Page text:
By the early 1990s, TCP/IP and the Internet dominated international networking. The practices of open exchange of information were developed through a number of initiatives. Gopher (Anklesaria et al., 1993[link]) provided a general mechanism to access material categorized and published from a computerized information store. WAIS (Kahle, 1991[link]), a wide-area information server application designed to service queries conforming to the Z39.50 information retrieval protocol (ANSI/NISO, 1995[link]), provided an effective distributed search engine. The rapid proliferation of new techniques for searching and retrieving information from the Internet was capped in the mid-1990s by the rapid growth in sites implementing hypertext servers (Berners-Lee, 1989[link]). The World Wide Web had become a reality.

The increasing access to global network facilities during the 1980s led to a growing interest among crystallographers in submitting manuscripts to journals electronically, especially for small-molecule structure studies. The Australian delegation at the 1987 General Assembly of the XIVth IUCr Congress in Perth proposed that IUCr journals (specifically Acta Crystallographica) should be able to accept manuscripts submitted electronically. It was argued that this would reduce effort on the part of the authors and the journal office in preparation and transcription of manuscripts, and as a consequence reduce costs and transcription errors and simplify data-validation approaches. The acceptance of this General Assembly resolution led to the creation of a Working Party on Crystallographic Information (WPCI), which had as its mandate the investigation of possible approaches to enable the electronic submission of crystallographic research publications.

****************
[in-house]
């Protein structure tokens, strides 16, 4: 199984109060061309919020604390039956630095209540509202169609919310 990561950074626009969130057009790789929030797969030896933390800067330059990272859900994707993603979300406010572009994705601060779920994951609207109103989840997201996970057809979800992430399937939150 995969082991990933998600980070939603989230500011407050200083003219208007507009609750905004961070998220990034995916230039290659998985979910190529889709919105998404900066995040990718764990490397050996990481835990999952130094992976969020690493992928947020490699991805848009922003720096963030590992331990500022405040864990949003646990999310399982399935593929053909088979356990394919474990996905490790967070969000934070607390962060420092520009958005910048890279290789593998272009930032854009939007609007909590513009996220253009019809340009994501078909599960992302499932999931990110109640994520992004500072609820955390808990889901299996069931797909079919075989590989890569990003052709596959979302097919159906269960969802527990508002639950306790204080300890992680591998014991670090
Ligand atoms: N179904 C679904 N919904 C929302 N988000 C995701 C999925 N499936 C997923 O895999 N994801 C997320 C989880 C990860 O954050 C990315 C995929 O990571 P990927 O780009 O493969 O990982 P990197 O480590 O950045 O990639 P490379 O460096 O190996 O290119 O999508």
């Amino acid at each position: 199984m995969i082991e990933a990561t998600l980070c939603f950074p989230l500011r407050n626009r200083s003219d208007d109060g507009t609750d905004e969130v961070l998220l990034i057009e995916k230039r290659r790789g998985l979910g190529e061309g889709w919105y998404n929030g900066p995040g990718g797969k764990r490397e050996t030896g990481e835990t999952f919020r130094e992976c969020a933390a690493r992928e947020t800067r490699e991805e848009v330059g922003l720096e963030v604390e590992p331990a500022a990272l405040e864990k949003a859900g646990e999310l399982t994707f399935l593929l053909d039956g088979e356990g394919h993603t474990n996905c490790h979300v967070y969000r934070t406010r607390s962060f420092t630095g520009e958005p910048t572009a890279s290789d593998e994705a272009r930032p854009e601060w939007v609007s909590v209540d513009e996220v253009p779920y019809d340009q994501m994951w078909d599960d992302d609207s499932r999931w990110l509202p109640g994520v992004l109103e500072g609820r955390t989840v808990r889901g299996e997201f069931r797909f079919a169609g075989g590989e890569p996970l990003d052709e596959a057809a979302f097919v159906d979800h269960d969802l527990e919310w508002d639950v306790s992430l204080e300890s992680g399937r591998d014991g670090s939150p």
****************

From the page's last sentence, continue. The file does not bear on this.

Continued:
References

ANSI/NISO (1995). Information retrieval (Z39.50): Application service definition and protocol specification. Z39.50-1995. http://lcweb.loc.gov/z3950/agency/1995doce.html .
Anklesaria, F., McCahill, M., Lindner, P., Johnson, D., Torrey, D. & Alberti, B. (1993). The Internet gopher protocol (a distributed document search and retrieval protocol). RFC 1436. Network Working Group. http://www.ietf.org/rfc/rfc1436.txt .
Berners-Lee, T. (1989). Information management: a proposal. Internal report. Geneva: CERN. http://www.w3.org/History/1989/proposal-msw.html .
Freer, S. T. & Stewart, J. (1979). Computer programming for protein crystallographic applications, University of California at San Diego, 28–29 November 1978. J. Appl. Cryst. 12, 426–427.
Kahle, B. (1991). An information system for corporate users: wide area information servers. Thinking Machines technical report TMC-199. See also Online, 15, 56–60.